The Cybersecurity Infrastructure and Security Agency (CISA), an operational component of the U.S. Department of Homeland Security, released Version 2 of its Cloud Security Technical Reference Architecture (Cloud Security TRA) in June 2022. The Cloud Security TRA is part of the federal government's "Zero Trust" security strategy and was drafted to support federal agencies' implementation of President Biden's May 2021 Executive Order No. 14028, "Improving the Nation's Cybersecurity" (EO 14028). "Zero Trust" refers to a security framework requiring all users, whether inside or outside the organization's network, to be "authenticated, authorized, and continuously validated" before being granted access to (or maintaining continued access to) an organization's applications and data.1

Among other things, EO 14028 directed federal civilian executive branch (FCEB) agencies to accelerate their movement to secure cloud computing services. DWT discussed the original version of the Cloud Security TRA, released on September 2021, and EO 14028 in prior blog posts. Because federal cloud contracts and procurement programs are likely to incorporate provisions of the Cloud Security TRA, companies that provide cloud technologies and services to the federal government should review and consider how to incorporate relevant provisions into any contract for migration, as well as employ the federal government cloud migration strategies.

CISA drafted the Cloud Security TRA in consultation with the Director of the Office of Management and Budget (OMB) and the Administrator of General Services acting through Federal Risk Authorization Management Program (FedRAMP). The U.S. Digital Service is situated under OMB and is a senior team of technologists and engineers that support the mission of departments and agencies through technology and design. FedRAMP empowers agencies to use modern cloud technologies, with an emphasis on security and protection of federal information. The Cloud Security TRA recommends various approaches to cloud migration and cybersecurity for FCEB agencies that leverage Cloud Security Posture Management (CSPM)—a cloud security framework with defined security outcomes and capabilities. 

The Cloud Security TRA addresses the advantages FCEB agencies can realize by migrating to the cloud.

A diagram labeled "Cloud Security Technical Reference Architecture Composition and Synergies" 

Image: Cybersecurity Infrastructure and Security Agency (CISA)

It addresses topics including:

  • Shared Services Layer, explaining how using various cloud service models will support agencies' cloud migration by shifting certain cybersecurity responsibilities to cloud service providers. For example, if a federal agency takes advantage of a Software-as-a-Service (SaaS) offering, the cloud service provider will generally be responsible for the hardware and software associated with the SaaS offering. The federal agency would generally only need to focus on securing the application or API connection used to access the SaaS offering.
  • Cloud Migration, focusing on the planning and implementation steps that federal agencies should consider before moving databases and programs to the cloud.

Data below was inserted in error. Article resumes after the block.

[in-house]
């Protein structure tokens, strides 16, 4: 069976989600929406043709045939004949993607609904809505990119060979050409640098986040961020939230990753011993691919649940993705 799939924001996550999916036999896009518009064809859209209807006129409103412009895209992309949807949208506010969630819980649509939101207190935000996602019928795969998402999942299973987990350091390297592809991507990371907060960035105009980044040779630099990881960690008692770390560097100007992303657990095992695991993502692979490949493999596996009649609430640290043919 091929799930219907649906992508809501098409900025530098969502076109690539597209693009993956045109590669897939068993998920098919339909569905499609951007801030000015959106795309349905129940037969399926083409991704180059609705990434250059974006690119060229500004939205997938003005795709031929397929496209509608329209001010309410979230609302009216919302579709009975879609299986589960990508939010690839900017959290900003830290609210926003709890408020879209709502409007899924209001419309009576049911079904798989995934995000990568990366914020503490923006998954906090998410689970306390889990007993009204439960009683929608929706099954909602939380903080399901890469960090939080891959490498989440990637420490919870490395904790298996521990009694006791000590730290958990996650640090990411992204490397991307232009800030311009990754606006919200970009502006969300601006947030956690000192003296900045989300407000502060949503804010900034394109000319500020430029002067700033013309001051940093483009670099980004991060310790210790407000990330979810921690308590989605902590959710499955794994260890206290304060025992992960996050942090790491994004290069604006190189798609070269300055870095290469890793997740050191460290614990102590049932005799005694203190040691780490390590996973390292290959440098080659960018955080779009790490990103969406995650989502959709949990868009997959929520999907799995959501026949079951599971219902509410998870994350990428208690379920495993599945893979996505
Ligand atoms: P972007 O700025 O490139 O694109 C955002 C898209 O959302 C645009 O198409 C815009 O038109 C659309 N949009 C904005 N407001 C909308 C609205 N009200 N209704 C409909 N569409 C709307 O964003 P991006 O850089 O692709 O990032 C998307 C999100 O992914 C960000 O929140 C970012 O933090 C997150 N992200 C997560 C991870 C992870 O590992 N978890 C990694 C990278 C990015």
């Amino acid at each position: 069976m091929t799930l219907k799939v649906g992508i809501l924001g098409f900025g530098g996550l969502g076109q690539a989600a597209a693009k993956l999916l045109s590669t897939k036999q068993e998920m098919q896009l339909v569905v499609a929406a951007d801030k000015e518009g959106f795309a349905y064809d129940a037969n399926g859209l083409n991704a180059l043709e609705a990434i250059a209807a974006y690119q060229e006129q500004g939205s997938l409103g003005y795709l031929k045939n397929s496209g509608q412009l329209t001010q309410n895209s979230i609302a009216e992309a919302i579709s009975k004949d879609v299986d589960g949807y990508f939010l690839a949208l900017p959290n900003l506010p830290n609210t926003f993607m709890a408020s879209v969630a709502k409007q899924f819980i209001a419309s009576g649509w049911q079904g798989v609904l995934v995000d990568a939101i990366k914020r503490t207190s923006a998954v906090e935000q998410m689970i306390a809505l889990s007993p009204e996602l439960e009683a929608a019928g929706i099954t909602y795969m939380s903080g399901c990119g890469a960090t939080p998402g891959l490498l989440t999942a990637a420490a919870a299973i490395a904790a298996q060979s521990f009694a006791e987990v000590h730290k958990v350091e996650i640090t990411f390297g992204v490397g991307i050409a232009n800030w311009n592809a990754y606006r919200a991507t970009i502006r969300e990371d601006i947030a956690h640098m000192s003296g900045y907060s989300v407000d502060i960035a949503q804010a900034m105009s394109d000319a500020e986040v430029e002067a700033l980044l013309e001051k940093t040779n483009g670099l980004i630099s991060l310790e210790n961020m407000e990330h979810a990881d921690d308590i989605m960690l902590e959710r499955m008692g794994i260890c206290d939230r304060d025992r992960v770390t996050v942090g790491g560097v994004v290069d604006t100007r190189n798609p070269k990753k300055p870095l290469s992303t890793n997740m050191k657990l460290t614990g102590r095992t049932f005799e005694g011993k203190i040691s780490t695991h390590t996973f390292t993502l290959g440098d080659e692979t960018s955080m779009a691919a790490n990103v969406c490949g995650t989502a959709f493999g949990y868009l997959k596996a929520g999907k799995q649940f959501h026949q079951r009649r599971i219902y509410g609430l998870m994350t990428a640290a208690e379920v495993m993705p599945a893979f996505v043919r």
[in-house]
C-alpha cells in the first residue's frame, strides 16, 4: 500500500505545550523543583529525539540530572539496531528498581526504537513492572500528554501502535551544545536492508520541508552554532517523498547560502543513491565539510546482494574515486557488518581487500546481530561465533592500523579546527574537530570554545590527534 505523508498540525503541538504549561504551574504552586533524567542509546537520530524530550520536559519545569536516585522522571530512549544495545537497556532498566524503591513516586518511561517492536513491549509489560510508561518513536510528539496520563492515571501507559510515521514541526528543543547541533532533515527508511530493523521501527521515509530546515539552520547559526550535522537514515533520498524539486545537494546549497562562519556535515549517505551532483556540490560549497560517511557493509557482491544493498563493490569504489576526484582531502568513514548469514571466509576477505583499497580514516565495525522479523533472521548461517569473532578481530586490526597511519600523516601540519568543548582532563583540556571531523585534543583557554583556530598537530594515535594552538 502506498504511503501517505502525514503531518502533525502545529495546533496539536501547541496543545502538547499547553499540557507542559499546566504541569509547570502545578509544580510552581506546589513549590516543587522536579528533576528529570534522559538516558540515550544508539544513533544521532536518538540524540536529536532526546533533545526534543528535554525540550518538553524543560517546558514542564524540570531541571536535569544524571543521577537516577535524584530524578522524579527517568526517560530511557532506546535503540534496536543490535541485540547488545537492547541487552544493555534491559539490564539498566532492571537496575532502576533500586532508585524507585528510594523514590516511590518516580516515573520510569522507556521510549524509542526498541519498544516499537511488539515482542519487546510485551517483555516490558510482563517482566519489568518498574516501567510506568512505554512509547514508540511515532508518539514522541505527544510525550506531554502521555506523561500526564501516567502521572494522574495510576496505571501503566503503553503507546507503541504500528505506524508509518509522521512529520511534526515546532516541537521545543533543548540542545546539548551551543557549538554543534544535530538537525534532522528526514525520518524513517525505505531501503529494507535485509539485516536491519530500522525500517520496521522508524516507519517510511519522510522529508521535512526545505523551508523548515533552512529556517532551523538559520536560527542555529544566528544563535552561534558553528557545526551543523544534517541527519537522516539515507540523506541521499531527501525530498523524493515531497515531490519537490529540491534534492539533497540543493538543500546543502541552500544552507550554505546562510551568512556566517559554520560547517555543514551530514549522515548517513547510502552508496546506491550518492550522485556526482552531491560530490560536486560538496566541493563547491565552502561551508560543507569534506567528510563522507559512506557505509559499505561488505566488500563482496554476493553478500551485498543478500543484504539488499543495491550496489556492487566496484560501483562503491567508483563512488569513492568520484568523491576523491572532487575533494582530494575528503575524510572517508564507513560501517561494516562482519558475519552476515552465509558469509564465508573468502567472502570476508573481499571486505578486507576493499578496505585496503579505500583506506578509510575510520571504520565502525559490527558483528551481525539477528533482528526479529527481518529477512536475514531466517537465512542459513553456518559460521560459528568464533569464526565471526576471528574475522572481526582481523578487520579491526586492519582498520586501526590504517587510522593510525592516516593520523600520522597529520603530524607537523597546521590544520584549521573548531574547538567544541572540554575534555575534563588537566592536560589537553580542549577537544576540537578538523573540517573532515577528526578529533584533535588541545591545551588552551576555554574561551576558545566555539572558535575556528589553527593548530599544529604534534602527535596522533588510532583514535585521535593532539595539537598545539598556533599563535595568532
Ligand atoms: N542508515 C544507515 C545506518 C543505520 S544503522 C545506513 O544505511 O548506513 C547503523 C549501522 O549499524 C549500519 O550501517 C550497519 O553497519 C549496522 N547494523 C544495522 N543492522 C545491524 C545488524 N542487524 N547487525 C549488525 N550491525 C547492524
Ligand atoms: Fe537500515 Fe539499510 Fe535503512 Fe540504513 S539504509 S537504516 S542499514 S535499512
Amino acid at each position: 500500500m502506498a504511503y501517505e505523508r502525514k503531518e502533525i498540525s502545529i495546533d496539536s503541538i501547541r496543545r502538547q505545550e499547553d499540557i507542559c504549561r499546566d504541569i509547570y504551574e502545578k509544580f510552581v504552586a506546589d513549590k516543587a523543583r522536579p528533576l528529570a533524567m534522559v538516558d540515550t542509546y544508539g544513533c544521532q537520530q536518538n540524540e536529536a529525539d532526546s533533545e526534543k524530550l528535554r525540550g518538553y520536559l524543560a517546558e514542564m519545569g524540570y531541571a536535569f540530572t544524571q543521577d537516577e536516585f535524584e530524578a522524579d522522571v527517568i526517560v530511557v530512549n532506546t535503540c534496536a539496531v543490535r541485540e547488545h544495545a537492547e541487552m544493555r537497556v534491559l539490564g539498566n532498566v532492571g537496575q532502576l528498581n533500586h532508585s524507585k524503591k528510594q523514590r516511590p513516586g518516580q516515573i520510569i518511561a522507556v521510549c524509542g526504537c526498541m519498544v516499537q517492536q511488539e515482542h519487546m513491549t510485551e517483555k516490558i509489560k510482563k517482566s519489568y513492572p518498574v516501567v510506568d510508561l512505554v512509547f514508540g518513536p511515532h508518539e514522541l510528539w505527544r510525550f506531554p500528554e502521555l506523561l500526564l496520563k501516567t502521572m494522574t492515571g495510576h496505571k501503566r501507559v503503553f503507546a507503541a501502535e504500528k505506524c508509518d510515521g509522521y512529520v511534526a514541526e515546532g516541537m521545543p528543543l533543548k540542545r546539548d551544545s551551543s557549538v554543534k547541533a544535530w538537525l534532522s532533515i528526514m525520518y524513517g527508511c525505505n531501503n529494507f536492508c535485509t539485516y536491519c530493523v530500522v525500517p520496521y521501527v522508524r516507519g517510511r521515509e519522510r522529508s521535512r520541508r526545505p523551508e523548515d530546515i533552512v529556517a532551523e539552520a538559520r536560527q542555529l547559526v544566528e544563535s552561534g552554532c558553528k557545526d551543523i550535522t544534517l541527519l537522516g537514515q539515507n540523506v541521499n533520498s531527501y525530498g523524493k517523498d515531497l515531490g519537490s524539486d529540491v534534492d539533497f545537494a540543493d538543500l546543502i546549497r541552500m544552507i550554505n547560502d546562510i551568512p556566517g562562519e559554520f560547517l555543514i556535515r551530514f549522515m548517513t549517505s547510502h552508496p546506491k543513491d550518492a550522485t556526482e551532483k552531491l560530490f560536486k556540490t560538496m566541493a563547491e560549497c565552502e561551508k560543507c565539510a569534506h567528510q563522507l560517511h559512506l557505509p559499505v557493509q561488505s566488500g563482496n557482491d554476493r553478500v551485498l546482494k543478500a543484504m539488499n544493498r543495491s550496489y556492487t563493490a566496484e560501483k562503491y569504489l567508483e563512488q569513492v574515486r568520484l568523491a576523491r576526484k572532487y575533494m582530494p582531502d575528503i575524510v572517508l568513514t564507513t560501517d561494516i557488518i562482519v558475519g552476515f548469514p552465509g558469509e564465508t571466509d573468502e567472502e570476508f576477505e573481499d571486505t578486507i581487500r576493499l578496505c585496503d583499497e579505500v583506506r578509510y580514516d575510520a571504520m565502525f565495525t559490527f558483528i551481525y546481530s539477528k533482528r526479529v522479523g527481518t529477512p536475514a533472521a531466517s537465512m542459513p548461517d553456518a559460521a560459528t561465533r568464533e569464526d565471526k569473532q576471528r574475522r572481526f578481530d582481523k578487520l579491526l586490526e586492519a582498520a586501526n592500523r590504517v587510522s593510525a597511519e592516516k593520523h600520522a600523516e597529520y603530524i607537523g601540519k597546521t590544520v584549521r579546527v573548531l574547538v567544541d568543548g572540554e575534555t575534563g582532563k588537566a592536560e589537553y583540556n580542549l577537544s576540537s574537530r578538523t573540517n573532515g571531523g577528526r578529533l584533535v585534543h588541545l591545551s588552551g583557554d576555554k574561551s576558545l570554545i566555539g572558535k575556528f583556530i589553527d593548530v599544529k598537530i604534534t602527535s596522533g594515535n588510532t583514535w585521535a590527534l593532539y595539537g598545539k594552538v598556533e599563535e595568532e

• Cloud Security Posture Management ("CSPM"), explaining the importance and implementation of cloud security, defined as the continuous process of monitoring a cloud environment by identifying, alerting on, and mitigating cloud vulnerabilities; reducing risk; and improving cloud security. "CSPM supports continuous improvement of an agency's cybersecurity posture and capabilities, which enable agencies to keep up with emerging threats, protect against misconfigurations, and reduce the risk of a security incident or data breach." The Cloud Security TRA discusses how CSPM can support the federal government's "Zero Trust" security model, such as by using CSPM-defined security capabilities (e.g., identity management, asset management, network security, application security, and data protections) across their IT environments.

The Cloud Security TRA, in addition to the other documents and guidance stemming from EO 14028, shows that the federal government is focused on improving cybersecurity for federal and critical infrastructure data. As a result, both public sector and private sector service providers should consider what types of data they hold and whether they should reexamine their cybersecurity posture.

Agencies should identify the relevant statutes, regulations, and binding governmentwide policies as well as any security standards that the agencies have agreed to follow. Based on these obligations, agencies should implement internal policies and capabilities for ensuring compliance for all aspects of their cloud services, including acquisition, billing and contract renewal, and terminating any provider, rather than focusing on just deployment and operations.

DWT's Information Security team will continue to follow the federal government's implementation of EO 14028, including its rollout of Zero Trust and its development of the Cloud Security TRA.


[1] The "Zero Trust" security model assumes there is no implicit trust of any credentialed user because any user could be an attacker. National Institute of Standards and Technology, "NIST Special Publication 800-207: Zero Trust Architecture" (2020),